Evidence beyond specifications is unstable. The results of the loglinary version of the gravitational equation with OLS (including variable fixed effects of exporters and importers and fixed effects of country pairs at variable times) indicate that reciprocal and non-reciprocal trade agreements have had an economic and statistically significant impact, regardless of the direction of trade flows. However, this evaluator may give distorted results because he does not address the problems related to heterostitity and zeros. As soon as we discuss these issues with the PPML evaluator, the situation is very different. We find the apparently implausible result that no economic integration agreement has had an impact on export flows. Given these differences and according to other authors, we choose as our preferred specification a PPML estimate that uses export shares as a dependent variable and in which default errors are rewarded several times. According to this specification, only mutual agreements had a positive effect on trade flows between developed and developing countries for the entire sampling period, and only if the exporter is the developing country. For data up to 2008, the NRPTA had a positive impact on exports from beneficiary countries to industrialized countries that have disappeared in recent years. Finally, for exports from industrialized countries to beneficiary countries, our preferred specification does not provide any evidence of a significant effect.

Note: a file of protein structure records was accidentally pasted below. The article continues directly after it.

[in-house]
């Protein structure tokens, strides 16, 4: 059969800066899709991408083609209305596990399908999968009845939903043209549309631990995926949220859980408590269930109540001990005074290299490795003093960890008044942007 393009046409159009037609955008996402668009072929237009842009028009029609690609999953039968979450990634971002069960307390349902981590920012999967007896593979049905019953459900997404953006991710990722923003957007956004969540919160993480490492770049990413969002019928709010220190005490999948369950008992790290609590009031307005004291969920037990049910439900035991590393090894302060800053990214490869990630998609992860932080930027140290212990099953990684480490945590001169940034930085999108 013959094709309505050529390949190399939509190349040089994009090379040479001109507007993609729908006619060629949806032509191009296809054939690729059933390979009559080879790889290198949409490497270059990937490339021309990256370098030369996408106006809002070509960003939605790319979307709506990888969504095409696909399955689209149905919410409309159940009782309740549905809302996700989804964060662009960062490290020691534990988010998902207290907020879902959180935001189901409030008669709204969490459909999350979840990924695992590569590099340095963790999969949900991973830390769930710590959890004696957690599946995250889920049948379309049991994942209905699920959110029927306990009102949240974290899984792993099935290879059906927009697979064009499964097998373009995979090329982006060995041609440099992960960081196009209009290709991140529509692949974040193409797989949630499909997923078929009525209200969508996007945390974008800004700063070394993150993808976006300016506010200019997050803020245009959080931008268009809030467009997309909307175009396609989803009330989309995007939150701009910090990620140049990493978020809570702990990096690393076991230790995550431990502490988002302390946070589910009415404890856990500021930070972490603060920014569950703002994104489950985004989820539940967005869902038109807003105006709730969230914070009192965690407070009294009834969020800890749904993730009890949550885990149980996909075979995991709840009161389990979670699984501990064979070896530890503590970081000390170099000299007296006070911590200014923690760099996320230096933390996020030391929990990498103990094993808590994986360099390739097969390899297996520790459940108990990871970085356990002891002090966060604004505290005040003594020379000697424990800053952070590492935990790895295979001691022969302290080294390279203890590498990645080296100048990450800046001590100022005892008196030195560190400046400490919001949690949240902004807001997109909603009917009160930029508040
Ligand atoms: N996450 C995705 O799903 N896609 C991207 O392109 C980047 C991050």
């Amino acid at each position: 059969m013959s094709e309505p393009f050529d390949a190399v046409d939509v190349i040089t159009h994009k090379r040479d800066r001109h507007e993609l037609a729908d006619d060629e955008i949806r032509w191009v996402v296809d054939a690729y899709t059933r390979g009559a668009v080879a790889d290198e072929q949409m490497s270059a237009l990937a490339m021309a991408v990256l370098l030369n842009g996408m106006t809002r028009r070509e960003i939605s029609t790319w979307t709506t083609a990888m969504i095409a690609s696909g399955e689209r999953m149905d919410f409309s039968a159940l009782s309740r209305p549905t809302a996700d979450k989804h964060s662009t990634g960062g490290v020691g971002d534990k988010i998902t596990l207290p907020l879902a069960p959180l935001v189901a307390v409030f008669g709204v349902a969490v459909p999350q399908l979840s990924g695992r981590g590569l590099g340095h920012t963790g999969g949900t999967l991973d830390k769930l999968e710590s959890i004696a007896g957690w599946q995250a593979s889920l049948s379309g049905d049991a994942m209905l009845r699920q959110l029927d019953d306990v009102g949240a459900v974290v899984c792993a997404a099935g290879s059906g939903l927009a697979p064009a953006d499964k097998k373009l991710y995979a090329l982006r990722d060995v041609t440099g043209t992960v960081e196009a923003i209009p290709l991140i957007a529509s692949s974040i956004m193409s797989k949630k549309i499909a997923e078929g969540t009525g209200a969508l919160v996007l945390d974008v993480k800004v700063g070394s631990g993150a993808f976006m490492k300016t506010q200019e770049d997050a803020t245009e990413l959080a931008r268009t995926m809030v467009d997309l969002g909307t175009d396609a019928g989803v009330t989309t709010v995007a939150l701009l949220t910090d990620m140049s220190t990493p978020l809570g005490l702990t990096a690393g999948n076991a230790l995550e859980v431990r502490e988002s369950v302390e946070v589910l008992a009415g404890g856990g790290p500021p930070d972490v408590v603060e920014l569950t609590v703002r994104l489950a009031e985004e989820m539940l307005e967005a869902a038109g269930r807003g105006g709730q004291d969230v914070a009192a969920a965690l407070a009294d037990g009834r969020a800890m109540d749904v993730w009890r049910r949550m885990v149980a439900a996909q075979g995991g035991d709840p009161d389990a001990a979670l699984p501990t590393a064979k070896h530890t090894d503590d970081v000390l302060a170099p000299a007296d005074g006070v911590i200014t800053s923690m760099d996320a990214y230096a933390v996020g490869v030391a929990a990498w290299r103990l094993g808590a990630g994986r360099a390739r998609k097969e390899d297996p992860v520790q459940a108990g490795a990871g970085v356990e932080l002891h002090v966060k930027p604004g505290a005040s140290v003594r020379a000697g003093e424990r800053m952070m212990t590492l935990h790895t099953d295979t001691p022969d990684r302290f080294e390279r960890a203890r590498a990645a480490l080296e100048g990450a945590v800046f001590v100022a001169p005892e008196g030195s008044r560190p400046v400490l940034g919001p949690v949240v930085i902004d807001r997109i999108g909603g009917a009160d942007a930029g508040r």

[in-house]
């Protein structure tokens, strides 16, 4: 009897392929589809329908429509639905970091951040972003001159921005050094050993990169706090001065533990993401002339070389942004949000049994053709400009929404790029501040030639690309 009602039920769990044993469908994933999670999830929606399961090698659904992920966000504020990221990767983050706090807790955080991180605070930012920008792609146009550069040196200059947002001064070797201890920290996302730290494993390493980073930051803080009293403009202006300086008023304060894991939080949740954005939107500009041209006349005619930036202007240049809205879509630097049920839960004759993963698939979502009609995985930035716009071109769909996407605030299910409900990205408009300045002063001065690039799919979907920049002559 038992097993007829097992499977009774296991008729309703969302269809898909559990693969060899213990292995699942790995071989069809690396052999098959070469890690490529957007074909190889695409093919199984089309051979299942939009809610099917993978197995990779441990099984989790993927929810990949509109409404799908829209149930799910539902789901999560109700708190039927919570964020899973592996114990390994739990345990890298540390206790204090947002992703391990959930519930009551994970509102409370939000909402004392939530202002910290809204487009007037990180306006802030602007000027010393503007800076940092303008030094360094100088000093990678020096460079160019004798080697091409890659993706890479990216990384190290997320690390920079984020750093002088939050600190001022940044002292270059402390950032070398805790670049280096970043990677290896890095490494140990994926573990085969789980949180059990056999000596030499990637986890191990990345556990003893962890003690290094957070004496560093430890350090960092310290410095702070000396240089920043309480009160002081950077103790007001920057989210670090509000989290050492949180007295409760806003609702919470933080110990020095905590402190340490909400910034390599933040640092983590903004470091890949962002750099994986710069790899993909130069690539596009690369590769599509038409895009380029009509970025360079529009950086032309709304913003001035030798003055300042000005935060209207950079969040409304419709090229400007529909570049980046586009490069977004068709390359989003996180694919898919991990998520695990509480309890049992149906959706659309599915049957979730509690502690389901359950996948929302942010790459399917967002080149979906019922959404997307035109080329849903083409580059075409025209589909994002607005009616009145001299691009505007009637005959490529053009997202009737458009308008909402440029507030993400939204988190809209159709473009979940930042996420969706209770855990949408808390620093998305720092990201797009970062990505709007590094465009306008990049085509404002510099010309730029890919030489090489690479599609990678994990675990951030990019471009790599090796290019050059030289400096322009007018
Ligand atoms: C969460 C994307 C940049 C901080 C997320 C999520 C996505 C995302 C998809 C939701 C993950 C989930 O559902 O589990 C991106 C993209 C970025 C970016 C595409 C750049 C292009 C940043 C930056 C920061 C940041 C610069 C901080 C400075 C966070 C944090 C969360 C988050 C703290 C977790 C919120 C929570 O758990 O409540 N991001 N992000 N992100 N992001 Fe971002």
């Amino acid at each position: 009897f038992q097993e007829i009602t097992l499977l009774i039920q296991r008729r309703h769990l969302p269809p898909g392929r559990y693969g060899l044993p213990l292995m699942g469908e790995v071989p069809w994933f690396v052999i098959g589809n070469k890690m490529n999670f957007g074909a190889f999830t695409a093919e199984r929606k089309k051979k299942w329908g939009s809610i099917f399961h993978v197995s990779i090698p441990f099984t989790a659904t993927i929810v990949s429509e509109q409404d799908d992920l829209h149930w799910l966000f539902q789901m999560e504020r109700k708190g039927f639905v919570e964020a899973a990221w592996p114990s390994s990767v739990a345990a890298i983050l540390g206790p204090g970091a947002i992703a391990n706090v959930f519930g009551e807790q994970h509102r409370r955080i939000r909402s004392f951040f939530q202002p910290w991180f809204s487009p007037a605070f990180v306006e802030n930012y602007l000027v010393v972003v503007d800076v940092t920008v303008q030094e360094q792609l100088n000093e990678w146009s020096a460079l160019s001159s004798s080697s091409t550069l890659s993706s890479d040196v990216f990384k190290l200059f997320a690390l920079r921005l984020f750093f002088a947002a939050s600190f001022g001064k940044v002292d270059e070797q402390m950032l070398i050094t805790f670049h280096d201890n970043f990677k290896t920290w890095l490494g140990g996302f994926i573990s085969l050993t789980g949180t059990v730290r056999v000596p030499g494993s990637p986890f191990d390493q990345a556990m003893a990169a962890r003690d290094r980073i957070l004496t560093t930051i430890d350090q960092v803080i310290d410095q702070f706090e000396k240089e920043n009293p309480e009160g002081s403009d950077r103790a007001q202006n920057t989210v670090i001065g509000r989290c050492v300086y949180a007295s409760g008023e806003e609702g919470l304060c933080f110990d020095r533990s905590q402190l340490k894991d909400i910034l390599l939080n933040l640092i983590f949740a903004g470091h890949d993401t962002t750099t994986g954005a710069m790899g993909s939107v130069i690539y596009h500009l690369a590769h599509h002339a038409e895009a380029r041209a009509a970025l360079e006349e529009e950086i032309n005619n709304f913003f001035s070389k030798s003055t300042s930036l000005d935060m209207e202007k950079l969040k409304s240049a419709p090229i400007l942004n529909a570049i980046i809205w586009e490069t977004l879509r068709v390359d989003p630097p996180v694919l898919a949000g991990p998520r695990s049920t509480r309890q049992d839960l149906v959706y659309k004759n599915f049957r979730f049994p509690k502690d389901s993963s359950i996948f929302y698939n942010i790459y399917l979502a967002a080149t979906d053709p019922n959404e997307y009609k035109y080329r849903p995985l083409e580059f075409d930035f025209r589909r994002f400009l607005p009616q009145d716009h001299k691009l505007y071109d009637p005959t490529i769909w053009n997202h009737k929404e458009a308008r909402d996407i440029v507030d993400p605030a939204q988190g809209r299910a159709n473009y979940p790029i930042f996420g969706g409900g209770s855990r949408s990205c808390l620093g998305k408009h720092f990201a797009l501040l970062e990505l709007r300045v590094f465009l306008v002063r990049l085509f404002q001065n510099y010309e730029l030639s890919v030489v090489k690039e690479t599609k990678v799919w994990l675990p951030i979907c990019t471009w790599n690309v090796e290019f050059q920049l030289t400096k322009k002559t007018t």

In summary, the results of our preferred specification increasingly support the argument of critics of non-reciprocal preferential regimes that developing countries should abandon their dependence on unilateral trade preferences in favour of mutual agreements. In addition, it is important to address the economic problems posed by both heterosticity and the existence of zero values in bilateral trade flows. It allows us to avoid other potential sources of distortions in the estimate that could be present in the loglinary specification. This document benefits from the recent computer development implemented by  and which makes it possible to execute the PPML evaluator, including the three types of high-dimensional solid effects needed to obtain unbiased and theoretical estimates. Column 1 of Table 3 shows the estimates of severity Eq (2) with PPML. To save space, we report under each coefficient the two types of default errors: grouped by country pairs (in parentheses) and default errors grouped multi-page (in parentheses). Comparing these results with those in column 1 of Table 1, we can see that switching from OLS to PPML results in a loss of statistical significance of all variables. At this point, it should be noted that the loss of meaning of the estimated coefficients of the PTAs and GATT variables, when we move from OLS to PPML, corresponds to the result of . In addition, as before , these authors also present insignificant results with regard to the commercial effect of the euro on the use of PPML, but not in the use of OLS (including high-dimensional fixed effects in both cases). . . .